Jesus suggests that the kingdom of Rome exists entirely within the confines of the kingdom of God. There is no threat because God’s kingdom exists on a different level. Jesus asks about the image represented by the coin. The answer acknowledges that Caesar has created his own image.

In a sense, Jesus is affirming Caesar’s right to exert his authority over the realm which he rules. We’ve already recognized that God created people to be rulers over his creation. The leaders of Rome were doing just that.

This idea is re-affirmed and expanded later by the apostle Paul. In Rom 13:1, he makes the startling claim, “There is no authority except from God, and those that exist have been instituted by God.

By placing the authorities of this world within the realm of God’s authority, Jesus (and Paul) create a third option. Allegiance within the kingdom of Rome doesn’t threaten God because God is above it. Live faithful to worldly authority, understanding that such authority only exists within the rule of the kingdom of God.

There are times when allegiance to earthly rulers contradicts heavenly power. This is an entirely different (and generally rare) scenario. Other passages address this as the exception rather than the rule.

Let’s summarize. The technology of taxation made the authority of an alternate kingdom concrete in the lives of its subjects. Jesus directs his followers to use such technology in allegiance to that kingdom. Such usage does not violate allegiance to his own kingdom.


With this framing of the issue, we can discuss some of the current kingdoms of technology we live among.

Many of us take part in various online social media kingdoms. In doing so, we offer them a sort of allegiance. We enjoy the benefits they offer. We give valuable currency (usually in the form of personal information) in return for what they provide. They set the boundaries of our experience within their realm. Their authority over us is virtually (pun intended) absolute.

More and more of life is lived in these kingdoms. A few weeks ago a friend of mine let me know about attending the first virtual reality baptism he had heard about. The first publicized virtual reality wedding occurred in 1994 in San Francisco. The couple met online, but married IRL (in real life). However, their virtual reality wedding represented a celebration for their most significant community: their online friends.

The book and movie Ready Player One describes a world where a virtual reality overtakes the real one. School, commerce, professions, and social interactions take place in a virtual world which is far preferable to the one on earth.

As we encounter these (and more to come) situations, Christians will have many questions to consider.

Is a virtual reality baptism valid? Are online communities as powerful as in person ones? Do we have words of wisdom for a culture flirting with moving their lives into virtual reality? Do we sacrifice allegiance to God by submitting ourselves to online institutions?

Each of these questions requires thought and prayer. There are no simple answers. But perhaps Jesus’ answer to the taxation trap creates a framework for engaging them.

Any realm we create on earth exists within the realm of God. We have the capability (and indeed the calling) to create our own spheres of authority. We may even create images to manage such authority. We may submit to others’ spheres of authority. We may gather as communities within specific realms of power.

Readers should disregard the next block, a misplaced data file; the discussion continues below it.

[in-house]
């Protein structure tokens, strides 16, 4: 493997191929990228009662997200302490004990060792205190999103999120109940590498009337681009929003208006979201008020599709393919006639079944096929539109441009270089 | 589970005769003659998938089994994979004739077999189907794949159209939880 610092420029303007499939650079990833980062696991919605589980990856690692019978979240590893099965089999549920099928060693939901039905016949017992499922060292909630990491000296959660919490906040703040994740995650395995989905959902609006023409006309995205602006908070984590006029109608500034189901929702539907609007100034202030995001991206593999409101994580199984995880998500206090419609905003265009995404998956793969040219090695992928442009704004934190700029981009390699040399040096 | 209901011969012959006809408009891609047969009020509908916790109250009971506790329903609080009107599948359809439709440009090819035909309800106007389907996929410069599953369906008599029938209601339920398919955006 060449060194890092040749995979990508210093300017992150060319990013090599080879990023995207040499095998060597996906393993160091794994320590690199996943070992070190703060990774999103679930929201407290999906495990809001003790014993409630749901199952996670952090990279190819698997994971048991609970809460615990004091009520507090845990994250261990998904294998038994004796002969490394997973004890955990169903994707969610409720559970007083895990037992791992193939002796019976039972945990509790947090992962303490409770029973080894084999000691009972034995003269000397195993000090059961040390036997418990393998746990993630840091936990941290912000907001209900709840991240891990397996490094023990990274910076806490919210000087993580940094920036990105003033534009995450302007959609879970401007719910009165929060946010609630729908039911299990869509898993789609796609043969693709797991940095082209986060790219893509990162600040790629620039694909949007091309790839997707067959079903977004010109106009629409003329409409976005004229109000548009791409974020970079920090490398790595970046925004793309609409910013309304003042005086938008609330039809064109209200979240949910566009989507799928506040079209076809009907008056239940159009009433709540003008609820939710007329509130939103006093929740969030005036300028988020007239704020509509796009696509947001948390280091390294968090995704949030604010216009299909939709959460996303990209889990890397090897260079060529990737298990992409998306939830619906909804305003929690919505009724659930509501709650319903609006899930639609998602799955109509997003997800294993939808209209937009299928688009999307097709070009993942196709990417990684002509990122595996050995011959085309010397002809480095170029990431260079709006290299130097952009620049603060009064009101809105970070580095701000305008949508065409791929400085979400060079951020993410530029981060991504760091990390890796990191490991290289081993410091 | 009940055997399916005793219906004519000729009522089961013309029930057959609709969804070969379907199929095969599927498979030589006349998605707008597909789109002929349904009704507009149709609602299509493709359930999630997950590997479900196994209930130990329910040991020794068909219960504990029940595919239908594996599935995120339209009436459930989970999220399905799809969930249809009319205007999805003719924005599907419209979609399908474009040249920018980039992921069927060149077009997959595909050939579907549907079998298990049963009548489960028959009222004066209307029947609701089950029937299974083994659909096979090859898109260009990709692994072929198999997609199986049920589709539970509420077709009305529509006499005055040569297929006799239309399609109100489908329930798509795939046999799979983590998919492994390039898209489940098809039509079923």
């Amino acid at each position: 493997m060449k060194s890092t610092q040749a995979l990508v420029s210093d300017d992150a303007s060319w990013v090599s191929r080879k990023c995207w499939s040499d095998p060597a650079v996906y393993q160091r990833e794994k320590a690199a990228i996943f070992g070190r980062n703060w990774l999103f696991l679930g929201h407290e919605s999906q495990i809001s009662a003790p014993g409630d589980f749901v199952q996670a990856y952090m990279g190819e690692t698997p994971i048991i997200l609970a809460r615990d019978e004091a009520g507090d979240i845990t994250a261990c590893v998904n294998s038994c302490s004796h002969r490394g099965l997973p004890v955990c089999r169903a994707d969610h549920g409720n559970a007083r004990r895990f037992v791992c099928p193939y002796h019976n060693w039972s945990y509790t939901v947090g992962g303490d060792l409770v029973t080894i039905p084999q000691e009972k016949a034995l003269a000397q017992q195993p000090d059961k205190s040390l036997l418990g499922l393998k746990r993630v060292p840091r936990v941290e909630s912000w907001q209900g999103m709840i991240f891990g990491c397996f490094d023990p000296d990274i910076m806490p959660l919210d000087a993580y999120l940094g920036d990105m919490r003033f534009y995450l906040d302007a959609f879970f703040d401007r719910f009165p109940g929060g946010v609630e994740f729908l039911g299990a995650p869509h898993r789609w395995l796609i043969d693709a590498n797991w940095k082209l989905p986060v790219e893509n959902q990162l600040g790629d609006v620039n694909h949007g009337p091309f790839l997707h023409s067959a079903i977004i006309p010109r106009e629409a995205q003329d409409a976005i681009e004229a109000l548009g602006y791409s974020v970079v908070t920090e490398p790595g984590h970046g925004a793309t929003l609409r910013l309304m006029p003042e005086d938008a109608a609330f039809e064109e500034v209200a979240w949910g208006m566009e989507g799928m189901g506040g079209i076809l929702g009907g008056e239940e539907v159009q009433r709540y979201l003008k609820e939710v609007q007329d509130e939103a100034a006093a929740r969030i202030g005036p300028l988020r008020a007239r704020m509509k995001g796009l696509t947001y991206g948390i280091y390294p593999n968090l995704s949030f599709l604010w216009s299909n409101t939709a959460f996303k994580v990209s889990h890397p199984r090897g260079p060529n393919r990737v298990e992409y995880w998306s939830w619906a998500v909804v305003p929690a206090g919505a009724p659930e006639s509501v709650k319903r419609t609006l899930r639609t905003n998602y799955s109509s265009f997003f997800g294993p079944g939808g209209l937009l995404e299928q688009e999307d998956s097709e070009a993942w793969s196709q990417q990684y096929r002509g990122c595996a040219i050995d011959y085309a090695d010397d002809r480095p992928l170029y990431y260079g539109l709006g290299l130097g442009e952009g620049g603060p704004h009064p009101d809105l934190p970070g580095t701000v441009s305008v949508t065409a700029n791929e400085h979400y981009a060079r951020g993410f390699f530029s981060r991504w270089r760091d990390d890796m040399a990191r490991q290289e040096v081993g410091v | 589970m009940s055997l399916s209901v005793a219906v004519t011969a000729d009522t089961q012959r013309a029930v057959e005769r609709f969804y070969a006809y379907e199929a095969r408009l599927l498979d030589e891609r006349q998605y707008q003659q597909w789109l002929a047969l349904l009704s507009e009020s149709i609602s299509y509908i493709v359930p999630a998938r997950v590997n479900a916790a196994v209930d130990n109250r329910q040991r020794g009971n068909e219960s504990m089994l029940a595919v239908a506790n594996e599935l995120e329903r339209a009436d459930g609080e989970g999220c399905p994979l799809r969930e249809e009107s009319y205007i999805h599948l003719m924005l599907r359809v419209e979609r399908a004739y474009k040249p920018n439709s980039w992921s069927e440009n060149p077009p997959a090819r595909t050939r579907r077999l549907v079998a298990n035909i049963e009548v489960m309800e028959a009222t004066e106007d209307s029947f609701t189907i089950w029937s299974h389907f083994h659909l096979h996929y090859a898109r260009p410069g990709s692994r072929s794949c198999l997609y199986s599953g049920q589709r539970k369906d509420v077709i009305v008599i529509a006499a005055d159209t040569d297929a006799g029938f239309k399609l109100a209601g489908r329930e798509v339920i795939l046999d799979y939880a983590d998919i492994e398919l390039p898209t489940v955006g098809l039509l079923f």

We must understand that all realms exist under the authority of God. When we do, we are free to engage and participate without compromising allegiance to our Creator. We may render to Facebook the things that are Facebook’s. As long as we don’t stop rendering to God the things that are God’s.


If I kill an avatar in a virtual reality, have I committed murder?

This framework allows us great freedom, but also requires that we consider our behavior in virtual worlds. There are no realms of authority outside of the kingdom of God. Earthly powers do not exist as alternate options outside of God’s realm. Because of that, our behavior in any realm still takes place under the authority of God.

While playing a video game, you may shoot your friend as part of the game. You have killed him, but this isn’t much different from defeating him in chess. You are playing a game, not living life.

But what happens when the living of life is moved online? Or when all of our virtual lives are gamified? If the living of life is a game, what does that mean about my behavior?

What counts as murder? What counts as adultery? What about hate speech, envy, pride, anger, or lust? How does sin translate into a virtual world?

If there is no world apart from God’s world, these are important questions. Our souls are not divided into separate components for interacting with virtual people and interacting with real people. What we do with one surely affects what we do with another.


Perhaps beginning with the end is the solution. Jesus’ answer about taxes depends on his final exhortation: “Render to God, the things that are God’s”. Once again, worship forms the background for any interactions with separate kingdoms.

I suspect people will increasingly face thorny questions of virtual ethics. We must address those together, in the power of the Spirit and the context of worship. Online allegiance does not negate faithfulness to God. But neither does it offer a place where what happens doesn’t matter.

Long before the modern era, people created technology to assert power in various realms. The questions themselves aren’t new. As always, our calling is to live faithfully in whatever realm we find ourselves while remaining devoted to the God who created us.

If we can pay taxes to Caesar and honor God, surely we can find a way to wear a VR headset and do the same.